January plants of the moment

January can be such a colourless month. All your Christmas decorations are gone for nearly a year & the weather – well January weather!!

A few bright, beautiful winter-flowering houseplants can really brighten up your indoor space and increase your feel-good factor. The beauty of house plants is everyone can enjoy them as you don’t need a garden to grow them. You can share the joy of plants in your office too. A profusion of flower colour & foliage houseplants not only look good, but they also provide a range of mental and physical health benefits including improved mood, reduced stress levels and reduced blood pressure. good at home and at work. Indoor plants also have a positive impact on indoor air quality by trapping and capturing pollutants and help us to breathe more easily. Exactly what you need during these cold, grey winter months. we don’t tend to fling windows and doors open for fresh air so indoor plants will help.

Choose the best plants for the right position. These break down into two area. Cool, bright windowsills & shady warm spots.

Top six winter flowering houseplants below are easy to grow:

  • Phalaenopsis  – The Moth Orchid loves the warmth, & tolerates shade. Mist daily to keep the air humidity high. They come from tropical rainforests originally.
  • Azalea – These are tender shrubs and like the cool & light. Pick a windowsill with plenty of winter sun & away from radiators. Don’t let them dry out but avoid them standing permanently in water. ideal temperature 10-15°C (50-59°F).
  • Cyclamen – Cyclamen tolerate quite lot temperatures but hate the heat. Like the Azaleas, a bright cool windowsill is best.
  • Cymbidium – These Orchids will tolerate warmth but a little cooler is best. Mist daily. Ideal for a north facing window.
  • Poinsettia – Love them and they will thrive for months. They are from Mexico & love our modern central heating and no draughts. Don’t leave standing in water & water them buy a quick dunk into tepid water. Leave to drain on your draining board before returning to its decorative pot cover.
  • Hippeastrum – The Amaryllis, the much love present to give but what about growing one yourself. They are so easy to grow. Everything you need is already packaged inside the bulb.

Flowering houseplants for warm-room temperatures of around 20°C (68°F) include Poinsettia, Gardenia and Orchids, such as Dendrobium and Phalaenopsis. Orchids such as Cymbidium will also tolerate cooler positions out of full sun in a north or east-facing room

Think big

Large foliage plants are useful replacements for your Christmas tree. After your Christmas tree is removed the space left seems to be enormous a well-chosen foliage plant looks great, are proved to be calming, air-purifying, and thanks to a large amount of foliage.

The Dracaena marginata – Madagascar dragon tree is an exotic and dramatic statement plant, and a huge benefit is that this indoor plant is renowned to be a powerful air purifier. Or the Pachira (also known as Malabar chestnut), often sold as plants with their stems plaited into one distinctive braided trunk and has year-round fabulous green leaves.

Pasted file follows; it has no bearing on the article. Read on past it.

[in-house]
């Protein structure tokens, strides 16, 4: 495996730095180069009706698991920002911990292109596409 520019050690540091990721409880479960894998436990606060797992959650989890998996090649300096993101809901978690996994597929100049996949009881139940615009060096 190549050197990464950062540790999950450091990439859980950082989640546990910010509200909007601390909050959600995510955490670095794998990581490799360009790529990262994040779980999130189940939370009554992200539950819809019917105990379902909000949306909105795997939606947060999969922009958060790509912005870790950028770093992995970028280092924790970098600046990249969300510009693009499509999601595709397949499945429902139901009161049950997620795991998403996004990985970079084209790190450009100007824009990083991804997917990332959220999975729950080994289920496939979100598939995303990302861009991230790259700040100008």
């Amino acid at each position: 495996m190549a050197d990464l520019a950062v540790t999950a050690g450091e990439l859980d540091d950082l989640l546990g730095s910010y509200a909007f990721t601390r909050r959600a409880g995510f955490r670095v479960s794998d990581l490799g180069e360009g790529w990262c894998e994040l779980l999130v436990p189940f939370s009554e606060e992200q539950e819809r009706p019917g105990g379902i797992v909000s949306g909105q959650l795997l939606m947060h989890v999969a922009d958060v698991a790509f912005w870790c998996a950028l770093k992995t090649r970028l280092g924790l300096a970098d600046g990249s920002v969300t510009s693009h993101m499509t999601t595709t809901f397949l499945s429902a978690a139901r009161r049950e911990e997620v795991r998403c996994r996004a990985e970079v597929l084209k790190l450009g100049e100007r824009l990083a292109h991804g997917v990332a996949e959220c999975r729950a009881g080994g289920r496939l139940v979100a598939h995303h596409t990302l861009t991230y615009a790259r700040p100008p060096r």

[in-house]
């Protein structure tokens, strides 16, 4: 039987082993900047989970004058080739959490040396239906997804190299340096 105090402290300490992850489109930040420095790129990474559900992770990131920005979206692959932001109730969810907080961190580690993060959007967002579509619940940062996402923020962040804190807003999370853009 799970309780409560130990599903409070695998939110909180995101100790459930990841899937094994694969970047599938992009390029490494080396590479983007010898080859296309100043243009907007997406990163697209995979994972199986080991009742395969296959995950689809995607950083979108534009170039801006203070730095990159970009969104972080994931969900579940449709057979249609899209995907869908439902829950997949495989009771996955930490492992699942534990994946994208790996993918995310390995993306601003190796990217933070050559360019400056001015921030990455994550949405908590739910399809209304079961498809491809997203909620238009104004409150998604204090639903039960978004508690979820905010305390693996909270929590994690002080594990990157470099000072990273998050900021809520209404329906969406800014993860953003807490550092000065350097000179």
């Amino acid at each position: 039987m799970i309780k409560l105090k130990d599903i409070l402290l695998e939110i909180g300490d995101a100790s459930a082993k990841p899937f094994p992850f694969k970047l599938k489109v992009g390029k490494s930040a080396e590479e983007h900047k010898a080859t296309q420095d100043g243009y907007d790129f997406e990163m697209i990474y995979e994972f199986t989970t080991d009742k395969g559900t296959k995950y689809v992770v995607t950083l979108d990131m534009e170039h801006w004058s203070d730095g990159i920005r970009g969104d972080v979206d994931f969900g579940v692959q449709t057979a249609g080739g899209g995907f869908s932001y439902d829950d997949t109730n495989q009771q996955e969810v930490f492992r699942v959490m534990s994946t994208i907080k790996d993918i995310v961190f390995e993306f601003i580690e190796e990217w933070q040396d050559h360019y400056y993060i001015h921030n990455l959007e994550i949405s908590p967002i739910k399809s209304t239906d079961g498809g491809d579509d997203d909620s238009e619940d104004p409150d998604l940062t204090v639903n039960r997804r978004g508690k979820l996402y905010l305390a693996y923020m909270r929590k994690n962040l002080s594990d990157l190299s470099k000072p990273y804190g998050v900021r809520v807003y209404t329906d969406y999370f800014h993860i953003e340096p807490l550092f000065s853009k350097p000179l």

Five easy-to-grow houseplants to improve air quality:

(source: RHS)

 

 

Outdoor winter splendour     

Ninety-nine percent of us don’t go into our gardens in winter except for a couple of reasons, one to visit our bins, & the other to and from our front gate to the front door. Add the view from windows that hold a gaze like at the sink or from our favourite chair. These are the places to concentrate our winter highlights. Pick plants that give colour and interest and focus them on these four places.

Gold blooms really shine out on gloomy days, so look out for dramatic Witch Hazels that produce clusters of small fragrant flowers with petals like dainty ribbons, transforming the otherwise naked stems of this hardy shrub.

Evergreen mahonias are equally impressive, with golden sprays of flowers forming at the tip of each shoot. There are several varieties to choose from with different sizes and forms, and flowers on most are followed by the formation of grape-like berries in spring, giving these shrubs their common name of Oregon Grape.

In addition to their welcome colour, fragrance is another valuable characteristic of many winter flowering shrubs. For long-lasting displays, it’s hard to beat varieties of Viburnum x bodnantense that produce a succession of flowers from October until spring.

And for a shady site take a look at the Christmas Rose, Helleborus niger, a low-growing and compact perennial whose simple white cup-shaped flowers can be picked and floated on water in a glass bowl to provide seasonal table decorations. many of the newer varieties bred in Germany flower earlier and longer and have flowers that point upwards so you can see them.

Christmas Box, the Sarcocca, is a small evergreen with insignificant flowers but amazing scent on mild days. It will stop you in your tracks every time you come home. Don’t ignore berrying plants too. Skimmia reevsiana is a great small plant to use near your house in the depths of winter.

Don’t forget the front doorstep either. Some small conifers in pots with dwarf golden Holly such as Ilex crenata Golden Gem plus some early spring bulbs in pots will cheer you up as you enter your home. Remember you can buy many spring flowering bulbs in pots ready to flower soon after purchasing. Pot a few together in a pot with the other plants mentioned here.

 So don’t shut-up shop for winter, but welcome in the New Year 2018 in style with garden and plant features that provide colour, fragrance, foliage and form.

Visit the garden centre now to discover the best plants to create your very own winter wonderland! We work hard to offer plants of interest all year round to make sure you always have some colourful and interesting plants for your garden no matter how small.